Aravind Chandramohan and Meera Iyer who are the co-founders of the heritage exploration company Carnelian spoke about the books they were immersed in at the time.

Aravind got a Kannada book called Vamshavriksha by S. L. Bhyrappa.  In Kannada, the title refers to the term family tree. This family saga spreads across three generations of the Rao and Shrotri households in Mysore.  Bhyrappa is well-respected in Kannada literature. This professor of philosophy is the recipient of many prestigious writing awards as well as the Padma Shri and many of his books have been translated and made into movies as well. Being a teacher of philosophy his books grapple with existential questions and deal with religious issues. He’s the Stephen King of Kannada literature, one of the readers said in the group, referring to his prolific output. Discussion of Kannada literature led to mention of  Ghachar Ghochar by Vivek Shanbhag and an anthropological study on the politics of the palaces of Mysore. Koshy’s, the popular restaurant and hangout on St. Marks Road, was also discussed as is inevitable in any discussion pertaining to Bangalore. Two camps emerged-one in favor of the conversation and discussion at this hotel with a history and the other more disillusioned camp who did not understand what magic Koshy’s had at all and why they had missed it.

Meera got a book called Indica: A Deep Natural History of the Indian Subcontinent by Pranay Lal. She was delighted to be gifted this book as it was the first of its kind in India. Hardly any books feature the natural history of the country or talk so passionately about our own rocks that we seldom admire for their age, but quarry instead. “The first few pages talk about the Nandi hills and the rocks at Lal Bagh. Can you guess how old they are?”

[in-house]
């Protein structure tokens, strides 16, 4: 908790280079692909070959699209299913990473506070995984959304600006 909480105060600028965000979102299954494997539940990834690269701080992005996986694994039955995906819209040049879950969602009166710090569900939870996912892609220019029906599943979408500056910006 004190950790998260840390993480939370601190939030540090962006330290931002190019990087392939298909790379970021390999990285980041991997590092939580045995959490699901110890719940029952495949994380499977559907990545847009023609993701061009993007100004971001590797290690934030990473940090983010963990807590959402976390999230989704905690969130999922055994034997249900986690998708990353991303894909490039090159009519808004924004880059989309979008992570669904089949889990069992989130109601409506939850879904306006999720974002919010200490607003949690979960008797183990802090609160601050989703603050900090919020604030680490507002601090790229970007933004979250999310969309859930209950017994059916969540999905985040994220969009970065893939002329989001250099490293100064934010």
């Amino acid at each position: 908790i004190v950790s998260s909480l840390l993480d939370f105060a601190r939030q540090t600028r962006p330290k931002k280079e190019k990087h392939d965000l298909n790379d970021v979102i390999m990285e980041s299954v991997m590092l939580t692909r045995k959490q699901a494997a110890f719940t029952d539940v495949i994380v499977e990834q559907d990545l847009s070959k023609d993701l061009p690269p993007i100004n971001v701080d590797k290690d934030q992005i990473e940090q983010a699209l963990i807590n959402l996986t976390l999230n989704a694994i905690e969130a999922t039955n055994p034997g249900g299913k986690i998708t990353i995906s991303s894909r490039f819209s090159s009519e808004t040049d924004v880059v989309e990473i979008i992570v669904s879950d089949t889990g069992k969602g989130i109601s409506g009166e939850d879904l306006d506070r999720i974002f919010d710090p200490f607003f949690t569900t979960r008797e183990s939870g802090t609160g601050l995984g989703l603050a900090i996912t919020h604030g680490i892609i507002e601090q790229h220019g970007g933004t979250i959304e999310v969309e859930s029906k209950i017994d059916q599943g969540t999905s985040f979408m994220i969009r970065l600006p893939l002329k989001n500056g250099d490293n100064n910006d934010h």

There was silence. No one was prepared to hear that the rock beneath our feet was three billion years old. Meera then educated us about various terms including the Dharwar Craton, the Deccan TrapsGondwana and magma chambers. The book is comprehensive and filled with photographs, artwork and maps. Apart from a few editing issues and references that he has made primarily because he is a biochemist and not a geologist, Indica tells a wonderful tale of our geological creation history.  If more people who governed read books such as these, we would be on more solid ground.

The conversation ultimately deviated to belief systems and Meera, the storyteller that she is, told us about the Scopes trial. It was formally known as The State of Tennessee v. John Thomas Scopes and commonly referred to as the Scopes Monkey Trial. John Scopes was accused of violating Tennessee’s Butler Act, which made it unlawful to teach human evolution in any state-funded school. The trial was the first of its sort to be broadcast on radio and threw light on the Fundamentalist-Modernist controversy. Then as now, the US was sharply divided about theological truth and scientific fact.

Truth and belief are seldom friends.